Kooijman: First I included the possibility of doing an audiovisual essay instead of a final paper in most of my Master’s courses, yet without making it an intrinsic part of the course. Several students used that opportunity with some really good results (I did some individual instruction with some of the students). My colleague Toni Pape and I did incorporate it within our course on Art and Television (even called the course, when we taught it a second time, ‘Art, Television, and the Audiovisual Essay’), devoting at least three of the twelve sessions to do a workshop in class, based on the exercises of the videocamp. Although this worked really well (we had some good to excellent audiovisual essays coming out of the course), we did not attract many students for either time we did the course. We are not sure why (it seems that Art scared away the TV students, and television the Art students!), but we had one student drop out because he thought we would teach him about audiovisual essays, rather than have him make one. The inclusion of the audiovisual essay within courses of our department has been more successful in explicit Film Studies courses. We even did a ‘pilot’ in which students made an audiovisual essay instead of a B.A. thesis. I was not part of the team that taught that course, but I was used as an ‘expert advisor’. Biggest challenge here was how to translate the requirements of a written B.A. thesis into an audiovisual one, resulting in the requirement that the audiovisual essay had to be at least 10 minutes long and had to have a voiceover presenting the academic argument. This was against my advice (although I do understand the requirement). A B.A. thesis has to fulfill legal requirements, as it is the final exam leading to an official diploma, but for me these requirements went against the possibilities that videographic criticism as form provides us.
McCormick: Videocamp gave me the tools I needed to incorporate videographic components into my teaching. My first semester teaching after the workshop, I encouraged students to pursue creative methods for their final projects, though resource and time limitations prevented me from including video editing as a designated part of the course (I did, however, work one-on-one with a handful of students who produced videographic work). In Winter 2018, I taught a course called ‘Poetics of the Image’, in which I more fully integrated videographic and deformative methods. I organized student-led digital skills labs, assigned weekly Twitter homework that built up students’ digital tool box over the course of the semester, created a multimedia essay assignment, and led a media-making bingo challenge in the final class. Overall, I am struck by the how easily students seem to grasp the ways in which working with the raw material of a cinematic or televisual text creates new avenues for analysis. One of my students from a ‘single-author study’ course on Joss Whedon described their experience using videographic methods as follows:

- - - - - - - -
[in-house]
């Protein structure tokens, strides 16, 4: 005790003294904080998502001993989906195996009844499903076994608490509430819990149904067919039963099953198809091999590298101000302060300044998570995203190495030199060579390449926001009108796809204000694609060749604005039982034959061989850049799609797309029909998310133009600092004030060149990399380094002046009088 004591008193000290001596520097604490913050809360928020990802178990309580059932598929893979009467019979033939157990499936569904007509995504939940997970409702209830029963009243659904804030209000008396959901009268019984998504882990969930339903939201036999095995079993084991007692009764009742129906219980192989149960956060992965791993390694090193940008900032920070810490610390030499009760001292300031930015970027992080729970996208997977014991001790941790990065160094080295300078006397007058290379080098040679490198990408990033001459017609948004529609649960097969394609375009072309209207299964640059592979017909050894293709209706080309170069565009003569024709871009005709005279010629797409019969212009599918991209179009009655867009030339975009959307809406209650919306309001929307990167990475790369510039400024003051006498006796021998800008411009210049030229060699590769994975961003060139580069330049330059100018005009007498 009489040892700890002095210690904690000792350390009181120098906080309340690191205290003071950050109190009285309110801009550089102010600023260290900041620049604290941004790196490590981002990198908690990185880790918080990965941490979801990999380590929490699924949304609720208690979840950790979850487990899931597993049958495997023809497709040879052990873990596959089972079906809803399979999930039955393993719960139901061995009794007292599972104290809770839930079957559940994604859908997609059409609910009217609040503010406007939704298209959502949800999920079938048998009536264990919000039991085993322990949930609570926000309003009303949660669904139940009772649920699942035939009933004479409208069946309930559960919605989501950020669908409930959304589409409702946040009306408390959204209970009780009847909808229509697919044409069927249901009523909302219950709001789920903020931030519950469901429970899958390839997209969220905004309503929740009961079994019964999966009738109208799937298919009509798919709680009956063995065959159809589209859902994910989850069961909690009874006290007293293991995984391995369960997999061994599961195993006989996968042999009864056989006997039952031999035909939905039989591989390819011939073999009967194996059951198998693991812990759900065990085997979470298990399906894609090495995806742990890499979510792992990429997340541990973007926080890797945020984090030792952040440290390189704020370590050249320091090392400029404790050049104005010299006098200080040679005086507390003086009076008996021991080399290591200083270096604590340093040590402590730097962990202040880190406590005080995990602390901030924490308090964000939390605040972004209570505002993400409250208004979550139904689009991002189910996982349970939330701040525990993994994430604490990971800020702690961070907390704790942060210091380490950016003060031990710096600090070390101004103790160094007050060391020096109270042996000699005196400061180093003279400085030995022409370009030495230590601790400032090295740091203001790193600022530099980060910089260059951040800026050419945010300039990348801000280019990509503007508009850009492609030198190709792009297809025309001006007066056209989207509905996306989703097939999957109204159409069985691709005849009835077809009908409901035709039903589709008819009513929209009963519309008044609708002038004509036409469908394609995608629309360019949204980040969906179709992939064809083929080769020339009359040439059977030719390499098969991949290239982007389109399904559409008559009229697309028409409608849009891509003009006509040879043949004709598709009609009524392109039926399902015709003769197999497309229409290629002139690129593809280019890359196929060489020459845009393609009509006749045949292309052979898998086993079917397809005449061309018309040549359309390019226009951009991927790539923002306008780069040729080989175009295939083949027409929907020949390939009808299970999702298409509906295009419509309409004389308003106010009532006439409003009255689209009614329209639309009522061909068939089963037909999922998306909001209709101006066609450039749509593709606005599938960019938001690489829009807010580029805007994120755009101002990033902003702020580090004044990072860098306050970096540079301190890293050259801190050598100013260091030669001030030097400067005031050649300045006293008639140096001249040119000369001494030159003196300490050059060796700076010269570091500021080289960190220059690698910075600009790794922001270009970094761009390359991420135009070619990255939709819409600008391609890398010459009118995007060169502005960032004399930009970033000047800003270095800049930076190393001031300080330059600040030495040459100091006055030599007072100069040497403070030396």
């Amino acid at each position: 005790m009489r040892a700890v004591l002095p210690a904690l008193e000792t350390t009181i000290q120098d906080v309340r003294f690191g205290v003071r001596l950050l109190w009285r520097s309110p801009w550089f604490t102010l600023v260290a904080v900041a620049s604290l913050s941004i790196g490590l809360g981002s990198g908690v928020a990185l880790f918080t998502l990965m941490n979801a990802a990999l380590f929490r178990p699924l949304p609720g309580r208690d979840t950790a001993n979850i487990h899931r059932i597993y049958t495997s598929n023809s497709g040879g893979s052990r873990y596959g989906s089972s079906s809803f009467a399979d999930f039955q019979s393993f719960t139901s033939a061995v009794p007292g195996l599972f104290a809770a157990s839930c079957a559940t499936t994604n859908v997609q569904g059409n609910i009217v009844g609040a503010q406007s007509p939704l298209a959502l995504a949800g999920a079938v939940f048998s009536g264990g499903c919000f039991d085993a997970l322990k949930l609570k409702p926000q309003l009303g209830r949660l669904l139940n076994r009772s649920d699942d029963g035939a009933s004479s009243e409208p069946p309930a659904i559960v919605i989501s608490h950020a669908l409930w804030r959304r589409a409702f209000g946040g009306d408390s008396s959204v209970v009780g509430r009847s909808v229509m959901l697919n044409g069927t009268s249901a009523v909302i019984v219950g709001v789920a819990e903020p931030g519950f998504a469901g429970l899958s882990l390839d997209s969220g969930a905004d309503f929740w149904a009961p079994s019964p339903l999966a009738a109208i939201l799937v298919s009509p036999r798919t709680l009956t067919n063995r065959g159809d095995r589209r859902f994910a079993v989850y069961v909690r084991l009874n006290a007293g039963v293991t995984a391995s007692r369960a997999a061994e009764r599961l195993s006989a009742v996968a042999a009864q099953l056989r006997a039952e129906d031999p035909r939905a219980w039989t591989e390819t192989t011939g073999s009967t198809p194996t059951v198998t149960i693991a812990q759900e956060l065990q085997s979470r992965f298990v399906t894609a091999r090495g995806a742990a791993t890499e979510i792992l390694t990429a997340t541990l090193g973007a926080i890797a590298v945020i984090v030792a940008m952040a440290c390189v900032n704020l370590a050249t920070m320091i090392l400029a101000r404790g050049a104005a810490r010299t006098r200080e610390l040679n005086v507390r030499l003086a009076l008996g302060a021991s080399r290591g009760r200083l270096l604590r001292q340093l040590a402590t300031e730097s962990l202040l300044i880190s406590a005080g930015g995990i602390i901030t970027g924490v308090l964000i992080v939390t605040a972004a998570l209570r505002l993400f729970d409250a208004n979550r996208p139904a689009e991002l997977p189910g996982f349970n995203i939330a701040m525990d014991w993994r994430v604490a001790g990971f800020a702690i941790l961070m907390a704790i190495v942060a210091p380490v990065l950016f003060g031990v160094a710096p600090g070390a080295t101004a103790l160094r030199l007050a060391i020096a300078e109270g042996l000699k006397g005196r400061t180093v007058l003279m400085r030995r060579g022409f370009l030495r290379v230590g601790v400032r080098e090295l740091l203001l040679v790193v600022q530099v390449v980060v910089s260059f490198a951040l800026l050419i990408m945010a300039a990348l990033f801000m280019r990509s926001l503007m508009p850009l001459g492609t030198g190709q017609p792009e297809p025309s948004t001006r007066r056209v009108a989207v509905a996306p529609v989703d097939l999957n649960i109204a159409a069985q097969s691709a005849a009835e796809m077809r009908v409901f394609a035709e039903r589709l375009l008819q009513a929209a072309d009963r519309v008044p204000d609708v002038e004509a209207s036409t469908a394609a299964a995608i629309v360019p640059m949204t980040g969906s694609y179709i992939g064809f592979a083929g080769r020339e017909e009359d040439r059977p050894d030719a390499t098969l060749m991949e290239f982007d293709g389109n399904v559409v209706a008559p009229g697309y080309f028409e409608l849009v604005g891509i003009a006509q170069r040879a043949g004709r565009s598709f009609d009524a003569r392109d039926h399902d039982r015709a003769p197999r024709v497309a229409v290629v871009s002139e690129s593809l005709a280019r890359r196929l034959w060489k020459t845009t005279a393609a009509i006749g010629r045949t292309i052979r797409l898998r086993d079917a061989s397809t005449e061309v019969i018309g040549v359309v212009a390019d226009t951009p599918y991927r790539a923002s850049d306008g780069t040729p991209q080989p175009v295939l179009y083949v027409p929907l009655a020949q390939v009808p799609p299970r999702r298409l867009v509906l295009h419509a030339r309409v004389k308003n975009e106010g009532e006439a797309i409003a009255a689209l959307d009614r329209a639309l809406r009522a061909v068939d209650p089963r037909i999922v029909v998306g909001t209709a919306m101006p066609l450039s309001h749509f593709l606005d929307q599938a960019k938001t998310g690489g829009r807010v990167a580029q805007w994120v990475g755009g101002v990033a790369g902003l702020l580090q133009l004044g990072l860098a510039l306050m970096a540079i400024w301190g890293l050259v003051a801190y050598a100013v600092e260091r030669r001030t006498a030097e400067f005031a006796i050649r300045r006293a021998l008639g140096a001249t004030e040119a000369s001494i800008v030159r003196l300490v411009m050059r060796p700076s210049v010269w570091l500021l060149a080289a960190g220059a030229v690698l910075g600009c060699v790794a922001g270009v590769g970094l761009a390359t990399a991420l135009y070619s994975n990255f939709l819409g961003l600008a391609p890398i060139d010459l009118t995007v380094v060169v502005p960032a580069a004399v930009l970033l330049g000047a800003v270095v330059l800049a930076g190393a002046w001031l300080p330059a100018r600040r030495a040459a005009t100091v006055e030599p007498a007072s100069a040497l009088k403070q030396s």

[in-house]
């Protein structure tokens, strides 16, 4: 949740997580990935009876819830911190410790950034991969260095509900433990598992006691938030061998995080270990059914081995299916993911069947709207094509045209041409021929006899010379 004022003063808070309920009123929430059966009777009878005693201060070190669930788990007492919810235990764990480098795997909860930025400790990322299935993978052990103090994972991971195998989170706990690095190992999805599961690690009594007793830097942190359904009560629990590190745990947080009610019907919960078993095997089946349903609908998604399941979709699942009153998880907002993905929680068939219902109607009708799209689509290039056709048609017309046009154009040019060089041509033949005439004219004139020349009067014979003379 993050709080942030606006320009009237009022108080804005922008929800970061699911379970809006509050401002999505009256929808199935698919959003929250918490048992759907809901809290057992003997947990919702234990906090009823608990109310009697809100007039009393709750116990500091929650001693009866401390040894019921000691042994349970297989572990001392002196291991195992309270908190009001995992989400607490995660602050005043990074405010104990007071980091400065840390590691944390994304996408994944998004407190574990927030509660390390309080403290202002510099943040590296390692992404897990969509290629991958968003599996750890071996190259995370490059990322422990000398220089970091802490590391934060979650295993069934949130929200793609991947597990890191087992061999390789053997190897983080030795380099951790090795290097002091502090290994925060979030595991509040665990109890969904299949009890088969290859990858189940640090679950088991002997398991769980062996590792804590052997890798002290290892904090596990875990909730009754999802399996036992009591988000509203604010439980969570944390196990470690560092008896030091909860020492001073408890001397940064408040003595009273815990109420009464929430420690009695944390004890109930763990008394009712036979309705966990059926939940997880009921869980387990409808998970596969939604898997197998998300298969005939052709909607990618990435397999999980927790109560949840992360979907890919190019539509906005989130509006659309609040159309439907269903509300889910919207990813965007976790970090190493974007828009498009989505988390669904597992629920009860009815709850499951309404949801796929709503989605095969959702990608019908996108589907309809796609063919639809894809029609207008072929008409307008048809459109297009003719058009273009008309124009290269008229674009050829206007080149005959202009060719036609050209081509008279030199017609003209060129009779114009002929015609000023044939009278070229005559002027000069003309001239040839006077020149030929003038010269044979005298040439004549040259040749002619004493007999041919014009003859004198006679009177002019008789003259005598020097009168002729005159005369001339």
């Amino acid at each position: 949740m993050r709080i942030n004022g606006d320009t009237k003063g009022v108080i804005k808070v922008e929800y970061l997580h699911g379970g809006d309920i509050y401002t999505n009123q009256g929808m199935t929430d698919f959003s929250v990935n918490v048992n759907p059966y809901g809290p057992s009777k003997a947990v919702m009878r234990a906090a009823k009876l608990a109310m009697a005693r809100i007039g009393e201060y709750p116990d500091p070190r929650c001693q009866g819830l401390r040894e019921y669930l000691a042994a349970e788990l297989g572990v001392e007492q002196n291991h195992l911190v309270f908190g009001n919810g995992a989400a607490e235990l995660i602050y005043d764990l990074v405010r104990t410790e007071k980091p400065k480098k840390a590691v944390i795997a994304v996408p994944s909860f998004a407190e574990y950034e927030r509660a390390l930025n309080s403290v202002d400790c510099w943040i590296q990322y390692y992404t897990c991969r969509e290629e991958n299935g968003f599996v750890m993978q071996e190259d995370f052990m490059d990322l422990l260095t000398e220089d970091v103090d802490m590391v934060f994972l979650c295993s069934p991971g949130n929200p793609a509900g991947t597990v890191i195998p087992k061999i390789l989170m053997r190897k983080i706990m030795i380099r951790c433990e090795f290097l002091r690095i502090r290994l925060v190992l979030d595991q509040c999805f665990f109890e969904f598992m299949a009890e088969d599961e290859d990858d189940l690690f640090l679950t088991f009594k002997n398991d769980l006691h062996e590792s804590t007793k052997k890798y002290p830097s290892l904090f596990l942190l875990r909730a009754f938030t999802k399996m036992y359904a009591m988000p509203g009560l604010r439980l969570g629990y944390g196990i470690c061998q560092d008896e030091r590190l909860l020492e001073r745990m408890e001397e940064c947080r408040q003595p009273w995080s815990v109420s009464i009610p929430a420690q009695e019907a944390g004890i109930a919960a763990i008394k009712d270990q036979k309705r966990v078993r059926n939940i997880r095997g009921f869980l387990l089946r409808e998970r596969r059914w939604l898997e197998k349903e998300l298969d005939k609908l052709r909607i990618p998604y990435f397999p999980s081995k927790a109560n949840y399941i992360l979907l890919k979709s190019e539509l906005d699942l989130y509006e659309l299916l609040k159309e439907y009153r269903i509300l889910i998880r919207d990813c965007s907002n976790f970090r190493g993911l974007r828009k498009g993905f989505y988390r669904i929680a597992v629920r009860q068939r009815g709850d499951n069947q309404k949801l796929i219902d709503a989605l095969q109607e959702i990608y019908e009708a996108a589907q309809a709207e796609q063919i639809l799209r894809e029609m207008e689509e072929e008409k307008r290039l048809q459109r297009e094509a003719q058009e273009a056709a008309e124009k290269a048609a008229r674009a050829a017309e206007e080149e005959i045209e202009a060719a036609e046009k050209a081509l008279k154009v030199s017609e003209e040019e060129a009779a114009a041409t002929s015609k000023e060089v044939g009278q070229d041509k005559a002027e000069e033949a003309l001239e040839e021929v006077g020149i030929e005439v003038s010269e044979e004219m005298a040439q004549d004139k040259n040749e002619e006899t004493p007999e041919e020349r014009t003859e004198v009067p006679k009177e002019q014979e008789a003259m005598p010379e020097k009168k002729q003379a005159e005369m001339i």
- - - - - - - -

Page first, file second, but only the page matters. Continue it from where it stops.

This quote is from a forthcoming book chapter entitled ‘Transmediating the Whedon Classroom’, where I argue for a transmedia approach to pedagogy, in which the instructor crafts an interactive, multi-platform storyworld around the course material. In the upcoming Winter 2019 semester, I am teaching a ‘Digital Studies/Citizenry’ course, and I plan to incorporate a variety of videographic and deformative approaches. I am happy to see how many of you are using video work in the classroom, as I really think that teaching these methods will help us discover new ways to use and think about videographic criticism.
The act of chopping up episodes and choosing how to rearrange the pieces together gave me insight into some of the topics, such as auteur theory and fan practices, that we discussed in class. With my video essay, I repurposed pieces of Whedon’s work to create my own argument, which, I believe, illustrates how meaning does not come from only one legitimate source (the author) and how it is never fixed. (Kerisel)
Mittell: Do you consider yourself a producer of videographic criticism now? Why or why not? If you are, how does that fit into your professional identity? If you aren’t, would you like to be, or are you content with not actively producing work?
Majumdar: I once heard a novelist give a talk to young writers where he said that he has friends who talk to him about their detailed plans for writing fiction, and he told the audience that you’re not a writer unless you write, no matter how many ideas you have. I find myself in the position of this novelist’s friends right now. I have simply not been able to make the time yet to bring any of my other video essay ideas to fruition. I am committed to becoming a videographic criticism producer, but will know if that’s the case after winter break.
Pramaggiore: I do consider myself a practitioner now, and intend to integrate videographic criticism into my professional identity. A group of us co-organised a panel for SCMS and that’s a move in the right direction. My current challenge regarding producing essays is lack of bandwidth, because I am Dean, so research days I schedule get eaten up. But I’m heading into my final year in the role, so I’m trying to lay the groundwork for a productive sabbatical that will involve both conventional writing and video essays.
Warner: No, I don’t. I like that I have more tools in my toolkit and, that, when inspired (and have some time) I can make something. But I wouldn’t feel comfortable with that title.
Long: I’d *like* to be able to think of myself as a videographic producer, but I don’t honestly think I can make that claim, for the same time-related reasons Neepa mentions. I have a few scattered essay projects that I’ve started, but the pressure of writing my (traditional) book and other responsibilities have tended to consign my own videographic work to the back burner for now. That said, I do use videographic approaches in my pedagogy pretty extensively.